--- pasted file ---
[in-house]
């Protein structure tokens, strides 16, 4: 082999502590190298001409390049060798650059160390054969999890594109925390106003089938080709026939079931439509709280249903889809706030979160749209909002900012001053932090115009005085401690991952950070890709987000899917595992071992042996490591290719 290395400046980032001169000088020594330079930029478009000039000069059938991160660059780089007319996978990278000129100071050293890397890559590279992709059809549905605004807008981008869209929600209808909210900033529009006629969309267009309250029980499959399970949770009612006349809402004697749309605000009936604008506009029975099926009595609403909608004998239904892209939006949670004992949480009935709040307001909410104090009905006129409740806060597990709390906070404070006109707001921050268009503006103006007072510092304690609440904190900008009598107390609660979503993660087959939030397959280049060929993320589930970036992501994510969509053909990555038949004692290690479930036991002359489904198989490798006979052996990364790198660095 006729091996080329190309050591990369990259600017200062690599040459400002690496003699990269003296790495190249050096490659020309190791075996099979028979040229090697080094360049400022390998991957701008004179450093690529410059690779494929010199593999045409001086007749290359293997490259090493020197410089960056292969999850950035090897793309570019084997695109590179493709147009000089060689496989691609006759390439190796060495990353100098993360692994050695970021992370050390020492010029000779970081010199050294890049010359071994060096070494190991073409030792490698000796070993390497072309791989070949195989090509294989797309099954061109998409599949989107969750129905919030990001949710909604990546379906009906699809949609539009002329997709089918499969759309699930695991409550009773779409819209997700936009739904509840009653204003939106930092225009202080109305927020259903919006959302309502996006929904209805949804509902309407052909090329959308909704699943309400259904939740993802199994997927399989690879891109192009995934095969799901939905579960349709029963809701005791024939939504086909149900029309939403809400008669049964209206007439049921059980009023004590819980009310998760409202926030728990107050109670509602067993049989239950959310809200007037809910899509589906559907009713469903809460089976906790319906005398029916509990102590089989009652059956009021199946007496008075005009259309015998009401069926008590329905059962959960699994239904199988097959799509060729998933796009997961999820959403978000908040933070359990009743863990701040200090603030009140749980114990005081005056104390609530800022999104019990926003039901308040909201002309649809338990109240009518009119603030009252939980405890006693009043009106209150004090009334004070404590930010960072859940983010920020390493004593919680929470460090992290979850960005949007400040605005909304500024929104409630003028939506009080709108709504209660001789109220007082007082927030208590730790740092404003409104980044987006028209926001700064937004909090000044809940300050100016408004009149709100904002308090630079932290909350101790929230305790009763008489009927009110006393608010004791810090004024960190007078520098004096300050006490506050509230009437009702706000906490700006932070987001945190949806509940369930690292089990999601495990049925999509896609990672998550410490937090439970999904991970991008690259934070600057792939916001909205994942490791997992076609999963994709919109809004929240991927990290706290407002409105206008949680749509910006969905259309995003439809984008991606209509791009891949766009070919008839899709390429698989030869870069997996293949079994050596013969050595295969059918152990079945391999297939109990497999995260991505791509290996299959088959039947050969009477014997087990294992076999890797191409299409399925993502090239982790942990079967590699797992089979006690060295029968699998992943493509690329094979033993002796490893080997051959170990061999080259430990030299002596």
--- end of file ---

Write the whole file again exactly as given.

[in-house]
């Protein structure tokens, strides 16, 4: 082999502590190298001409390049060798650059160390054969999890594109925390106003089938080709026939079931439509709280249903889809706030979160749209909002900012001053932090115009005085401690991952950070890709987000899917595992071992042996490591290719 290395400046980032001169000088020594330079930029478009000039000069059938991160660059780089007319996978990278000129100071050293890397890559590279992709059809549905605004807008981008869209929600209808909210900033529009006629969309267009309250029980499959399970949770009612006349809402004697749309605000009936604008506009029975099926009595609403909608004998239904892209939006949670004992949480009935709040307001909410104090009905006129409740806060597990709390906070404070006109707001921050268009503006103006007072510092304690609440904190900008009598107390609660979503993660087959939030397959280049060929993320589930970036992501994510969509053909990555038949004692290690479930036991002359489904198989490798006979052996990364790198660095 006729091996080329190309050591990369990259600017200062690599040459400002690496003699990269003296790495190249050096490659020309190791075996099979028979040229090697080094360049400022390998991957701008004179450093690529410059690779494929010199593999045409001086007749290359293997490259090493020197410089960056292969999850950035090897793309570019084997695109590179493709147009000089060689496989691609006759390439190796060495990353100098993360692994050695970021992370050390020492010029000779970081010199050294890049010359071994060096070494190991073409030792490698000796070993390497072309791989070949195989090509294989797309099954061109998409599949989107969750129905919030990001949710909604990546379906009906699809949609539009002329997709089918499969759309699930695991409550009773779409819209997700936009739904509840009653204003939106930092225009202080109305927020259903919006959302309502996006929904209805949804509902309407052909090329959308909704699943309400259904939740993802199994997927399989690879891109192009995934095969799901939905579960349709029963809701005791024939939504086909149900029309939403809400008669049964209206007439049921059980009023004590819980009310998760409202926030728990107050109670509602067993049989239950959310809200007037809910899509589906559907009713469903809460089976906790319906005398029916509990102590089989009652059956009021199946007496008075005009259309015998009401069926008590329905059962959960699994239904199988097959799509060729998933796009997961999820959403978000908040933070359990009743863990701040200090603030009140749980114990005081005056104390609530800022999104019990926003039901308040909201002309649809338990109240009518009119603030009252939980405890006693009043009106209150004090009334004070404590930010960072859940983010920020390493004593919680929470460090992290979850960005949007400040605005909304500024929104409630003028939506009080709108709504209660001789109220007082007082927030208590730790740092404003409104980044987006028209926001700064937004909090000044809940300050100016408004009149709100904002308090630079932290909350101790929230305790009763008489009927009110006393608010004791810090004024960190007078520098004096300050006490506050509230009437009702706000906490700006932070987001945190949806509940369930690292089990999601495990049925999509896609990672998550410490937090439970999904991970991008690259934070600057792939916001909205994942490791997992076609999963994709919109809004929240991927990290706290407002409105206008949680749509910006969905259309995003439809984008991606209509791009891949766009070919008839899709390429698989030869870069997996293949079994050596013969050595295969059918152990079945391999297939109990497999995260991505791509290996299959088959039947050969009477014997087990294992076999890797191409299409399925993502090239982790942990079967590699797992089979006690060295029968699998992943493509690329094979033993002796490893080997051959170990061999080259430990030299002596």